For this reason Maskhadov is the next target after Khambiyev. As Khaled Yamadayev said, Maskhadov is encircled from all sides; all his connections are under arrest. Also, some videos of Maskhadov's speeches have been confiscated. On one of them, he tells Khambiyev that he’s sending him $1,000 and promises he’ll shortly be sending two thousand more. In comparison with the sums the guerrillas are used to, this just proves that Maskhadov is short of money.

Maskhadov's capture is probably a necessary scenario for Moscow: the Ichkerian President could disband the resistance movement and then resign. In that way, the ambiguous situation of having two Chechen presidents would be legally resolved, adding legitimacy to the present leadership of the republic.

Maskhadov's resignation has another added value for Moscow in that it would strengthen Kadyrov’s position. In the past the Chechen Republic’s independence has not been legally recognized by Russia; however President Boris Yeltsin signed a peace agreement in 1997 with Aslan Maskhadov, the President of the Chechen Republic of Ichkeria. That paved the way for drawing the conclusion that Moscow has recognized the sovereignty of the self-proclaimed republic.

Should Maskhadov be arrested and agree to make the resignation legal, the problem with the two Chechen republics would also be resolved. In fact, Ichkeria as a symbol exists only as long as its leaders and resistance fighters continue to operate.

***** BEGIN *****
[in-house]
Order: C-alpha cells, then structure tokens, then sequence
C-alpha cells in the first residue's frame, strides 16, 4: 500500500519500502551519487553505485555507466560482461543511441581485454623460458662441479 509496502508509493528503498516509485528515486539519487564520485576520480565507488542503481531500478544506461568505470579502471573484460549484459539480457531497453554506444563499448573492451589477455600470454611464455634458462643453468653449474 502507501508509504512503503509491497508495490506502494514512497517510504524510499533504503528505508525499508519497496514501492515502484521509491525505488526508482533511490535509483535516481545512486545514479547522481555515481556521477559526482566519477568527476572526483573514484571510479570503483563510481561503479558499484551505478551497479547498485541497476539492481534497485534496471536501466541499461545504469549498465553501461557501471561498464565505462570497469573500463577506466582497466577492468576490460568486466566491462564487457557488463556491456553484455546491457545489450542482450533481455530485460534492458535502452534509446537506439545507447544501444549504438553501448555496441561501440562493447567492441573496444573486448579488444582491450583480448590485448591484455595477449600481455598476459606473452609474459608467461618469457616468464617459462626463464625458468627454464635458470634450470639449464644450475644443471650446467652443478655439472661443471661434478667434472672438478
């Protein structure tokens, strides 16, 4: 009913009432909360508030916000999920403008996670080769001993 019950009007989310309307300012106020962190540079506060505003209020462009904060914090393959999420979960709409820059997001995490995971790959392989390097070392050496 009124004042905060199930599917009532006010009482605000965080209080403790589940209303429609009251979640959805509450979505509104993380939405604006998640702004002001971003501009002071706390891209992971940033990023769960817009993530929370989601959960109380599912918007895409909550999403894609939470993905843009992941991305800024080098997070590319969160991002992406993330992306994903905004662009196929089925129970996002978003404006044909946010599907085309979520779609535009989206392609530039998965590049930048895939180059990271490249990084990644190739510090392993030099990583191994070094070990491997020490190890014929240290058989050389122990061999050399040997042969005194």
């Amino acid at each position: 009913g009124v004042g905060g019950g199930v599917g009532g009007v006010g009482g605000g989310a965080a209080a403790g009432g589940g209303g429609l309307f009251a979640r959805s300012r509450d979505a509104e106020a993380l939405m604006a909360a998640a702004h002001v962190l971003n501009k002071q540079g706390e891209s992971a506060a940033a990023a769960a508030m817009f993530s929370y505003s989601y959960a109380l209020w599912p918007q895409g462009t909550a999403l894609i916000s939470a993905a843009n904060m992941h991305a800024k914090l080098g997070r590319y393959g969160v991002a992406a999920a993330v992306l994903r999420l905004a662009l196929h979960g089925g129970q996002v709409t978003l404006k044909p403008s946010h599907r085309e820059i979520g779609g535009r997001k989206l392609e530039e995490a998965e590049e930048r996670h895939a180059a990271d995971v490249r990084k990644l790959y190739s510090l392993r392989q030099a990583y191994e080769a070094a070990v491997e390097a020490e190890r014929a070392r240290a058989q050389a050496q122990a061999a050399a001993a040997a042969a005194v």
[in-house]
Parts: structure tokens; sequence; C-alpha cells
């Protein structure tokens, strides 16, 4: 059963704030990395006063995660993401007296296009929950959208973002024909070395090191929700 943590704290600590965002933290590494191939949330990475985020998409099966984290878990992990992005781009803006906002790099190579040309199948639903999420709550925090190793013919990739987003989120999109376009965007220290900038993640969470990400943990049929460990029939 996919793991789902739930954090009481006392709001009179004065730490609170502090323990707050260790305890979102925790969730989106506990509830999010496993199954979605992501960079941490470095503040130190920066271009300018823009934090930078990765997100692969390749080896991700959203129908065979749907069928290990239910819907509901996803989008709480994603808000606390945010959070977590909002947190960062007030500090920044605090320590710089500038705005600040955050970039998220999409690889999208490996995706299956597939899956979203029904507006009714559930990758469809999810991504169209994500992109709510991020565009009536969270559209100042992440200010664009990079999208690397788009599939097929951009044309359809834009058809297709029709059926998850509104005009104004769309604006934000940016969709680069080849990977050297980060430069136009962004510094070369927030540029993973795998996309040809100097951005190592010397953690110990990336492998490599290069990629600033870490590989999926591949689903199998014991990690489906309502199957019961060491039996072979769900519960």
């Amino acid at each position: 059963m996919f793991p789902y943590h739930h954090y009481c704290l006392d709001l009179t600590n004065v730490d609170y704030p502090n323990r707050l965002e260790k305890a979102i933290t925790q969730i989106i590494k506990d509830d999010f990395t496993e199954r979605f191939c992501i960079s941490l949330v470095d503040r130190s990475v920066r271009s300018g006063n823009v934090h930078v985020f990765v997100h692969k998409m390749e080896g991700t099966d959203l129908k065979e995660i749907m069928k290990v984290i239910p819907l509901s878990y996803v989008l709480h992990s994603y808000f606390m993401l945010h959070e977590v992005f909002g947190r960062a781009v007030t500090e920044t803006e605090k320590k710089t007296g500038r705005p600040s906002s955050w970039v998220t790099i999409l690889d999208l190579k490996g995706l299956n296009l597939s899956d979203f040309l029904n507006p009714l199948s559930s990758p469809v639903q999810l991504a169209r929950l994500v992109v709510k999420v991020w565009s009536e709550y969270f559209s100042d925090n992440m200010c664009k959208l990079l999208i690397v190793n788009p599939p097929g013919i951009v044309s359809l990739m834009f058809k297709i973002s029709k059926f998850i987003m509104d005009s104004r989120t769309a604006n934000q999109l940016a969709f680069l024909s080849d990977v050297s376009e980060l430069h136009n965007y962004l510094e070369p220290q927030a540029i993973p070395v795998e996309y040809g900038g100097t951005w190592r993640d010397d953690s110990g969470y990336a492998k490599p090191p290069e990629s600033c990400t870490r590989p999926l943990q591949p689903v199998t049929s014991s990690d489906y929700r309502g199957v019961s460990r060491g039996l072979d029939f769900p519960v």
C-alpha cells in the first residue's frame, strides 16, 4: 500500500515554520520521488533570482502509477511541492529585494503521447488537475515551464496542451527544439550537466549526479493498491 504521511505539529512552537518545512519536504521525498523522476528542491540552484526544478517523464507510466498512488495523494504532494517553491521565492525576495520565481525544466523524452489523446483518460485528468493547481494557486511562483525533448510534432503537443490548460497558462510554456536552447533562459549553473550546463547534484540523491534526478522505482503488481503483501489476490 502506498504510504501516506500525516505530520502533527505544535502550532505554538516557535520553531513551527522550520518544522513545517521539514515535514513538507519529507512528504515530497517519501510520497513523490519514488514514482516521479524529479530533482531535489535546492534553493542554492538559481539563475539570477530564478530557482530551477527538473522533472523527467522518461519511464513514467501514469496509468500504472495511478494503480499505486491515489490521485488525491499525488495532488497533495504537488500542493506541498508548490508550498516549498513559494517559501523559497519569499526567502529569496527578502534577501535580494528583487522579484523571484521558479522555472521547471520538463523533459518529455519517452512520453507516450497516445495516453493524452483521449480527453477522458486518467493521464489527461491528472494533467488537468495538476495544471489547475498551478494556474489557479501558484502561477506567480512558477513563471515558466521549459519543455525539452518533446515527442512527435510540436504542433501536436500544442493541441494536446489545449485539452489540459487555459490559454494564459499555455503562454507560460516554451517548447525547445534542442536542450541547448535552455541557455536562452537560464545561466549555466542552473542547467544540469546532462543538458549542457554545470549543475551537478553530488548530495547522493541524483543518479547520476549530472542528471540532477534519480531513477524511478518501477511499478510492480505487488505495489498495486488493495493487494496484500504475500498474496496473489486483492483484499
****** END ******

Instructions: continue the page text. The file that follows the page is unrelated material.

Along with trying to capture Maskhadov, the hunt for the maverick Shamil Basayev continues, although there is no need for him to be caught alive. According to our source, a tactic of isolating the field commander from everyone is being used. All these years Basayev, by using intelligence data, easily escaped his persecutors; but their job now is to deprive him of this information, thereby making him vulnerable.

The field commander Doku Umarov (a native of Achkhoi-Martan) also appears on the special services blacklist as does Rezvan Chitigov (a past resident of Shali). The Russian special services suspect Chitigov of cooperation with US military intelligence (because he once lived in America) as well as with the well-known field commander Khattab, who was killed in 2002. The hunt for Chitigov has been ongoing for a long time; but so far the Chechen special services only captured some members of his group, including Turko Khuziyev, who was training suicide bombers.

Last on this list is the former Ichkerian vice-president Vakha Arsanov, who has numerous rumors swirling around him. From the beginning of the second Chechen campaign, Arsanov was never at war with the federal forces. Our source asserted that at various times this former co-worker of Maskhadov sat in Ingushetia and occasionally emerged, offering to negotiate with Moscow.

People who are in the know say that there were certain arrangements made between Arsanov and Kadyrov, who promised to grant Arsanov safety. And Arsanov, in turn, could then represent himself as a member of the government of Ichkeria with all impending results. In other words, to replace Maskhadov in the event of his death.

But this is just in case the Maskhadov plan ends in failure.

Sanobar Shermatova is a correspondent with the weekly Moskovskiye novosti.